See, I'm just getting information. Anything higher than a five is really good. Anything lower than a five, I'm going to dig a little deeper, right. I'm going to say, what made it a three? What would've made it a seven? Is there anything I can do as your mom or as your dad to help that number get a little bit higher?. You see that? And so that's the one. That's why you always got to go back to hurt people, hurt people. Man, let's get the kids who are hurting the help that they need.
Heidi Higgins: Whitney Crest is an elementary school counselor in North Carolina. She's counseled middle school and elementary school students in traditional settings in her past and now serves students online.
Whitney Crest: God, bullying is a tough subject. And I've seen many kids just feel so defeated in their confidence and esteem just being beaten down from how they've been treated, and it's really hard to see. So I'm definitely passionate about getting kids to being their best selves and not letting those things get to them and further preventing bullying.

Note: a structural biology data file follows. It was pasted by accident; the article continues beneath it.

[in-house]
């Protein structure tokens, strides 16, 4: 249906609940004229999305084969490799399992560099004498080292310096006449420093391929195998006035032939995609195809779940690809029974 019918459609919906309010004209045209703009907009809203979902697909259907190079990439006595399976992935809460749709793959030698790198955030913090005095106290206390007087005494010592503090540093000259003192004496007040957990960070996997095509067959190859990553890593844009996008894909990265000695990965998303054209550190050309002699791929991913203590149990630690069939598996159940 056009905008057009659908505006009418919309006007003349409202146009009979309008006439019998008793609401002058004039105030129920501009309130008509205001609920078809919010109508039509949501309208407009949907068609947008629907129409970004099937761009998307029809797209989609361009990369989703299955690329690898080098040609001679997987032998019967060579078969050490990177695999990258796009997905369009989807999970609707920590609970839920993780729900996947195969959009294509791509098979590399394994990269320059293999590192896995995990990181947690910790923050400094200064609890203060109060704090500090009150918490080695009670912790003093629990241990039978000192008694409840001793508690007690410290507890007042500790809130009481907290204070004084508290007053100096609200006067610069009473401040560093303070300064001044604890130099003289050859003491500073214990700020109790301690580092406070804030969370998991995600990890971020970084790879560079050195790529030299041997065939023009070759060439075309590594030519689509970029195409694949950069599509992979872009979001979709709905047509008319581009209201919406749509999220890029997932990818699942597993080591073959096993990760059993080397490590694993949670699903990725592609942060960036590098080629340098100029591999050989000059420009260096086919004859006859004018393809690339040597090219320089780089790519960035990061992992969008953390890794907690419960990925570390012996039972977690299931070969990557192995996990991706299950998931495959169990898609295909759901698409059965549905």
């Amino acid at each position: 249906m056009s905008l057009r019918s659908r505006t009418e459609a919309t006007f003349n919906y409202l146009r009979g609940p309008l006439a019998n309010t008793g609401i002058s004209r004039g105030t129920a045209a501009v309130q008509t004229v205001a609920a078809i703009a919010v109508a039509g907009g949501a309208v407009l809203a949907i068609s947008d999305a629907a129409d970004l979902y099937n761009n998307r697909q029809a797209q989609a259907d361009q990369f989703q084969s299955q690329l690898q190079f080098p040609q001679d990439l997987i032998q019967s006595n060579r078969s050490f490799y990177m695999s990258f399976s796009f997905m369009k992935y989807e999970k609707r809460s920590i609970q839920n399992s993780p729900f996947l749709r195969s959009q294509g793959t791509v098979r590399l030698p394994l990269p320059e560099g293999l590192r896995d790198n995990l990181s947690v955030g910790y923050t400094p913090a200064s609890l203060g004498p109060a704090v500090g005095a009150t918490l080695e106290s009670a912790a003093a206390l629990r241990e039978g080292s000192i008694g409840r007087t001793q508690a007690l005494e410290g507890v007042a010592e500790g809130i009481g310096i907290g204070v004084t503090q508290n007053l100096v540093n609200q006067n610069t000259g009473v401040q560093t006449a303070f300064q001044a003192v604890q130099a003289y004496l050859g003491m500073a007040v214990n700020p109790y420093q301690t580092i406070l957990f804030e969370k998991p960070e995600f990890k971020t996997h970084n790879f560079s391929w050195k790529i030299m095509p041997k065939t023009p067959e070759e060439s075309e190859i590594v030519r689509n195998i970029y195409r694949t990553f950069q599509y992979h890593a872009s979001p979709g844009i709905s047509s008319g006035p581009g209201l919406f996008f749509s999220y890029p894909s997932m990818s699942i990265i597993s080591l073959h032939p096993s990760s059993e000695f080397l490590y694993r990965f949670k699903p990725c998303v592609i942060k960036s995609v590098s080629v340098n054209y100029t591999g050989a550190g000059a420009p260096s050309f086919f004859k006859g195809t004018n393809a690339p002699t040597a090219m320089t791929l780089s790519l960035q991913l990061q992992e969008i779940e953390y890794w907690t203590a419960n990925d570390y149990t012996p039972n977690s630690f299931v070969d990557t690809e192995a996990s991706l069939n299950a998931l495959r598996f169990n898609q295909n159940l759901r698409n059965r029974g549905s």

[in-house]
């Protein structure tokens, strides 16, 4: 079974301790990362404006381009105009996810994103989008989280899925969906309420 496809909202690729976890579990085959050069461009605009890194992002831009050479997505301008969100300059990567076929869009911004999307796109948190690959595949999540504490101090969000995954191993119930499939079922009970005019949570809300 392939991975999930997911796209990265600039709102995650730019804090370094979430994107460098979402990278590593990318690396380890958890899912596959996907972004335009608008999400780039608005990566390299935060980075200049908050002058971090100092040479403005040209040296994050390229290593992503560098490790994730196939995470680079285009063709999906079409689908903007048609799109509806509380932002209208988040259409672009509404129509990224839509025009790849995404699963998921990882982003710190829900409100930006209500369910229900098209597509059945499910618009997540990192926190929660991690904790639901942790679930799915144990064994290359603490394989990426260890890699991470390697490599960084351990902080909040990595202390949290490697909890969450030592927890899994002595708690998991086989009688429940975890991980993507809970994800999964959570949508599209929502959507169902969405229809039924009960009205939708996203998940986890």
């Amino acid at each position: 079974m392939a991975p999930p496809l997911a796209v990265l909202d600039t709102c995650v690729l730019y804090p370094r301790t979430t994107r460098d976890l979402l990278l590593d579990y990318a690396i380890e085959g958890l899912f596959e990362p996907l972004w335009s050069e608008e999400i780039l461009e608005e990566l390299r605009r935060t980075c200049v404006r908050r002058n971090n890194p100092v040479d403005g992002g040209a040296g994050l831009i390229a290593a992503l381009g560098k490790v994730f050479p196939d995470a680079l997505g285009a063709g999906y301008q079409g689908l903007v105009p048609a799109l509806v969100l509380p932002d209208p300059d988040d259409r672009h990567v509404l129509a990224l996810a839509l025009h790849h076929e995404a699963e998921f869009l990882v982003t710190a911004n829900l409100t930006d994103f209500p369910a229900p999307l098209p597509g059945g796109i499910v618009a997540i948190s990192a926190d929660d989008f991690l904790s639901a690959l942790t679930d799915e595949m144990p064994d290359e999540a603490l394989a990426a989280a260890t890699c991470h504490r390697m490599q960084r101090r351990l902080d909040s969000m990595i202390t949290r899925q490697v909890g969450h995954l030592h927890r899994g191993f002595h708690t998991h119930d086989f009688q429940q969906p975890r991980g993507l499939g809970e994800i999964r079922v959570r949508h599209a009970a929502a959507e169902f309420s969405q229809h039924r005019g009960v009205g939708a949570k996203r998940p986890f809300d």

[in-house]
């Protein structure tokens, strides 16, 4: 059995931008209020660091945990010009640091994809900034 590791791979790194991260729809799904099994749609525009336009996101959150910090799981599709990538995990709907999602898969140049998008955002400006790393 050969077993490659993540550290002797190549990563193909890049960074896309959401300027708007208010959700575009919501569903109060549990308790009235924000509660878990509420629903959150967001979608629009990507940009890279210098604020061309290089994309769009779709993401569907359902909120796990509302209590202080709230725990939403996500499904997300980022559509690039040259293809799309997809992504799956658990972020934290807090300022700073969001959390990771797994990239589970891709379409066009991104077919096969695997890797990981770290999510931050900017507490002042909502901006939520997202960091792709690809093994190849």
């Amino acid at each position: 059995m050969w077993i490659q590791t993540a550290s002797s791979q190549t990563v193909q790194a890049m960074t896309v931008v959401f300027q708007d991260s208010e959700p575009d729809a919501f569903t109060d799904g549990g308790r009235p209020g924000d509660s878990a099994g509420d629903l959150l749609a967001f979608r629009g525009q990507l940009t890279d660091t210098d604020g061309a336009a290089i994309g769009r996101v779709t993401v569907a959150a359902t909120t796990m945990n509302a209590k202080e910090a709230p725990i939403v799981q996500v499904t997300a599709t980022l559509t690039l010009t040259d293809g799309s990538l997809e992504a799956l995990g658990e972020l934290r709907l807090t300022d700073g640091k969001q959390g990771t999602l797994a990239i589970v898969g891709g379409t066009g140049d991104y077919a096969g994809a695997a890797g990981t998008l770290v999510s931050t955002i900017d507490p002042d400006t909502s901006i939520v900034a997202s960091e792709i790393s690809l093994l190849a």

Heidi Higgins: Jackie Schneider is a middle school counselor at an online school in Pennsylvania.
Jackie Schneider: I was our elementary counselor for years. And prior to coming to online school, I worked in traditional brick and mortar schools with elementary all the way up to high school and a few different alternative schools, which were really small settings. So I have seen bullying across all of these platforms. I've seen it happen with the large group of students in the larger schools, and I've seen it on smaller scale and those smaller schools that I worked at and really got to know the students that were impacted by bullying, whether they were the bully themselves or even just a witness to the bullying. So I definitely think there's a need for our students to know what to do if they find themselves in one of these situations. So I care about it a lot because I care about our students. And it's definitely, unfortunately prevalent, more common than we think sometimes. Happy to help.